Mentions: In view of the contradicting reports of Love et al4 and Hortobagyi,1 our earlier microarray gene expression analyses revealed key genes that are noticeably downregulated in the luteal phase with anti-invasive and anti-metastatic properties. Although estrogen is a major stimulant of mammary cell proliferation, the effect of progesterone remains controversial. As epidemiological data6 have shown that a progesterone-rich phase has a role in surgery timing and patient prognosis, we conducted a detailed study of the stimulatory role of progesterone. Reports regarding the biphasic nature of progesterone also exist.22–24 Notably, PRA and PRB are expressed in most human target cells, suggesting the involvement of alternative mechanisms that control the diversity of progesterone actions.25 As TOB-1 is a well-known tumor suppressor in breast cancer,19 which showed consistent positivity in our clinical samples (Figure 1) in our earlier studies, we focused on the functional characterization of TOB-1 in the presence of a physiological level of progesterone in vitro. The optimum concentration of progesterone in the selected cells was determined by an 3-(4,5-dimethythiazol- 2-yl)-2, 5-diphenyl tetrazolium bromide (MTT)-based cytotoxicity assay (Figure S2) and cell viability assay by fluorescence-activated cell sorting (FACS) (Figure S3) and compared with that reported in previous research. Initial studies of cells treated with progesterone revealed23,24 a time-dependent regulation of TOB-1 in MCF-7 cells (Figure 2).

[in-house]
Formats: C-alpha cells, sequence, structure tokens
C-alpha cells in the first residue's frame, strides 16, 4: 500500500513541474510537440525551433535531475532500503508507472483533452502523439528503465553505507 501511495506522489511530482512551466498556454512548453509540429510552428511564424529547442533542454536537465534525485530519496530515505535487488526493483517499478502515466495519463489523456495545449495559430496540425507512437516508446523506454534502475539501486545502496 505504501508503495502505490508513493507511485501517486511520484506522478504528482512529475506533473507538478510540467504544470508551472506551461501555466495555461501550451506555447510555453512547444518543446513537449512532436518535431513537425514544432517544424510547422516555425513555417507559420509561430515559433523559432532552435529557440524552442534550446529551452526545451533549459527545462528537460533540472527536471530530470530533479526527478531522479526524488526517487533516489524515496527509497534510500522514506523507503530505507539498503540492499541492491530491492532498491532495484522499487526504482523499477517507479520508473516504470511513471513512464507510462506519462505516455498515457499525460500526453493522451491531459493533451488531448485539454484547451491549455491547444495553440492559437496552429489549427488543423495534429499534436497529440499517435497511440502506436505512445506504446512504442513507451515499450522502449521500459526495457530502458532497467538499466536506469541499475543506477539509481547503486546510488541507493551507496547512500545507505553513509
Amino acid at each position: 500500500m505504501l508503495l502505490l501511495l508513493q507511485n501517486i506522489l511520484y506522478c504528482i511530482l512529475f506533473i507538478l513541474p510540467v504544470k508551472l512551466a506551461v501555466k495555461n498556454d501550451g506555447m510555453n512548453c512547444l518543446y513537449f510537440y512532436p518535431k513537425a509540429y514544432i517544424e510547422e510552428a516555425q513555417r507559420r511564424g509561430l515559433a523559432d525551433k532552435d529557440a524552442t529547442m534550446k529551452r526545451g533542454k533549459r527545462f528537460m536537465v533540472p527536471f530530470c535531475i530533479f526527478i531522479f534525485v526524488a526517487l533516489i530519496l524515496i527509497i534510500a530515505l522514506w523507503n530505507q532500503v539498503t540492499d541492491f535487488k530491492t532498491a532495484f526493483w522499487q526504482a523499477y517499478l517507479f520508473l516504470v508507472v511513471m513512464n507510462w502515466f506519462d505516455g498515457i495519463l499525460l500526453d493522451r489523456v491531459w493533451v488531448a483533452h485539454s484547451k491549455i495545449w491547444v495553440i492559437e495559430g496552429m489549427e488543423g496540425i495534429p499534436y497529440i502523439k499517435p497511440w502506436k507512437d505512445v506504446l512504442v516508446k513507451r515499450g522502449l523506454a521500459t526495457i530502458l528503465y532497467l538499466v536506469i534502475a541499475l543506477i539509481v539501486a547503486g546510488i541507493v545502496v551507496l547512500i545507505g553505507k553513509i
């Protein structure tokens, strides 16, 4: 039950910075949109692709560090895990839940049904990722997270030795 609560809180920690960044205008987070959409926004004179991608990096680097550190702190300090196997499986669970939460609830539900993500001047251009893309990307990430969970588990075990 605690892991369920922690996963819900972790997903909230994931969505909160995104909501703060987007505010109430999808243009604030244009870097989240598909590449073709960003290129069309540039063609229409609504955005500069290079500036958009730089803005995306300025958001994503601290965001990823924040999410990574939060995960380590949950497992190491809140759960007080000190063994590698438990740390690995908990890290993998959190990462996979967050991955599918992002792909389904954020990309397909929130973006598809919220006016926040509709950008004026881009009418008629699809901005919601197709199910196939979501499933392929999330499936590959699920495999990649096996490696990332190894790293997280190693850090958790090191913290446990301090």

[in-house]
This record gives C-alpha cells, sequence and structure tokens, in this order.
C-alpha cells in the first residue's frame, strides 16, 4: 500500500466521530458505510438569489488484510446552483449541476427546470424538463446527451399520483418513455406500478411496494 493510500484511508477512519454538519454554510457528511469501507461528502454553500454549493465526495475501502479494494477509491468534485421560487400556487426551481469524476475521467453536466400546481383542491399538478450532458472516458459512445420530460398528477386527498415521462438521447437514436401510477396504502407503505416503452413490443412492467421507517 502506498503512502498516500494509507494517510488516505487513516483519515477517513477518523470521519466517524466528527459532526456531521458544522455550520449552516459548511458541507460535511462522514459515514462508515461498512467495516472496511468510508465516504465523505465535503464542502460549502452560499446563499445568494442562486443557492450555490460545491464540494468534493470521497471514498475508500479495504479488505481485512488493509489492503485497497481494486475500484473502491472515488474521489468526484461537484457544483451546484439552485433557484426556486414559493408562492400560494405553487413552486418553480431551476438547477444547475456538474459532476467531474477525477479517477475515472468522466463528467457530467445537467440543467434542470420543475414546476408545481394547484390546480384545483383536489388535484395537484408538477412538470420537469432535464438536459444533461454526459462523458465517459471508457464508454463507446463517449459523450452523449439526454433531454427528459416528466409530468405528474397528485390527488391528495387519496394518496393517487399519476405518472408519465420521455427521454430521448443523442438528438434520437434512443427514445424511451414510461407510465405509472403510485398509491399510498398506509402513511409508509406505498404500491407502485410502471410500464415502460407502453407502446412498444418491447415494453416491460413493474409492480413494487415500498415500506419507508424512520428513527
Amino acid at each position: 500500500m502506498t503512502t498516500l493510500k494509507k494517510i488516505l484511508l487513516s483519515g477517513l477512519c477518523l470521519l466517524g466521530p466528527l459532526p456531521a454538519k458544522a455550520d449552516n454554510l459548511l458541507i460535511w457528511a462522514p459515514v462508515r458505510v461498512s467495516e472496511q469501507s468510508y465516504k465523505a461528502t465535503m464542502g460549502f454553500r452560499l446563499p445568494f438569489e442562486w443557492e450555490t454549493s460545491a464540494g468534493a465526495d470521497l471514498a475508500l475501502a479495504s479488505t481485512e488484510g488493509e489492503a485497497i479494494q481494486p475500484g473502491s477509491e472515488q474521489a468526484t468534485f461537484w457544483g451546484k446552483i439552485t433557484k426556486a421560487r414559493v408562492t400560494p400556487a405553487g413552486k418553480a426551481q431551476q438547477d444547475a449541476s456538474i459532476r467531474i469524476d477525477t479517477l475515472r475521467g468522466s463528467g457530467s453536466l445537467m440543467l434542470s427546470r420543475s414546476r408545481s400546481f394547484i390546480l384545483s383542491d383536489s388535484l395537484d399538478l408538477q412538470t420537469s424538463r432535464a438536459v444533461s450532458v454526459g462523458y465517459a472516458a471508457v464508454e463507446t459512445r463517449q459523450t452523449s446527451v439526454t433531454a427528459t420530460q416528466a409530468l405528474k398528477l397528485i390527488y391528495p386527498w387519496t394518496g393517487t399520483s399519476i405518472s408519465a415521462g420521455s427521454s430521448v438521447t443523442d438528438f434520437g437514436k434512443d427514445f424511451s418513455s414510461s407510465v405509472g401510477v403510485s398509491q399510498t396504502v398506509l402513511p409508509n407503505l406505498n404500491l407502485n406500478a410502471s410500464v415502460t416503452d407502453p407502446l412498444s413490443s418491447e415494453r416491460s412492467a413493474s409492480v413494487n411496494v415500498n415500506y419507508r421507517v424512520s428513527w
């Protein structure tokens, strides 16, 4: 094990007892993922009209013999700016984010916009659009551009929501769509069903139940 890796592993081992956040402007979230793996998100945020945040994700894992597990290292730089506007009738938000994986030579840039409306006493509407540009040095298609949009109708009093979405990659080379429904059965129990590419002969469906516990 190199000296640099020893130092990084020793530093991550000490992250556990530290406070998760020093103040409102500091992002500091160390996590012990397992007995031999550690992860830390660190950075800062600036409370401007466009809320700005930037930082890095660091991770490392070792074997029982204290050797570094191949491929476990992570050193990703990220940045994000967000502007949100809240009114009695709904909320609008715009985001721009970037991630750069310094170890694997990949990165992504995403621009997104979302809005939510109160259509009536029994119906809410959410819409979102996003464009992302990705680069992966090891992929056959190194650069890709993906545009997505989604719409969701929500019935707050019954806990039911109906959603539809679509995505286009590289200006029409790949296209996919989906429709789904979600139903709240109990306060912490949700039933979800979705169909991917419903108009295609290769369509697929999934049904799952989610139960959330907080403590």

Progesterone regulates the proliferation of breast cancer cells - in vitro evidence.

Azeez JM, Sithul H, Hariharan I, Sreekumar S, Prabhakar J, Sreeja S, Pillai MR - Drug Des Devel Ther (2015)

Progesterone activates TOB-1, PR, and p53 in breast cancer cells.Notes: (A) MCF-7 cells were treated with progesterone for the indicated periods of time (0–72 hours) and harvested. The lysate was analyzed by Western blot analysis for its content of total TOB-1 (A), PR (B), and p53 (C). Relative intensities of bands were normalized to β-actin and shown as graphical representations (B and D).Abbreviations: PR, progesterone receptor; h, hours; min, minutes.
© Copyright Policy
Related In: Results  -  Collection

License
Show All Figures
getmorefigures.php?uid=PMC4644174&req=5

f2-dddt-9-5987: Progesterone activates TOB-1, PR, and p53 in breast cancer cells.Notes: (A) MCF-7 cells were treated with progesterone for the indicated periods of time (0–72 hours) and harvested. The lysate was analyzed by Western blot analysis for its content of total TOB-1 (A), PR (B), and p53 (C). Relative intensities of bands were normalized to β-actin and shown as graphical representations (B and D).Abbreviations: PR, progesterone receptor; h, hours; min, minutes.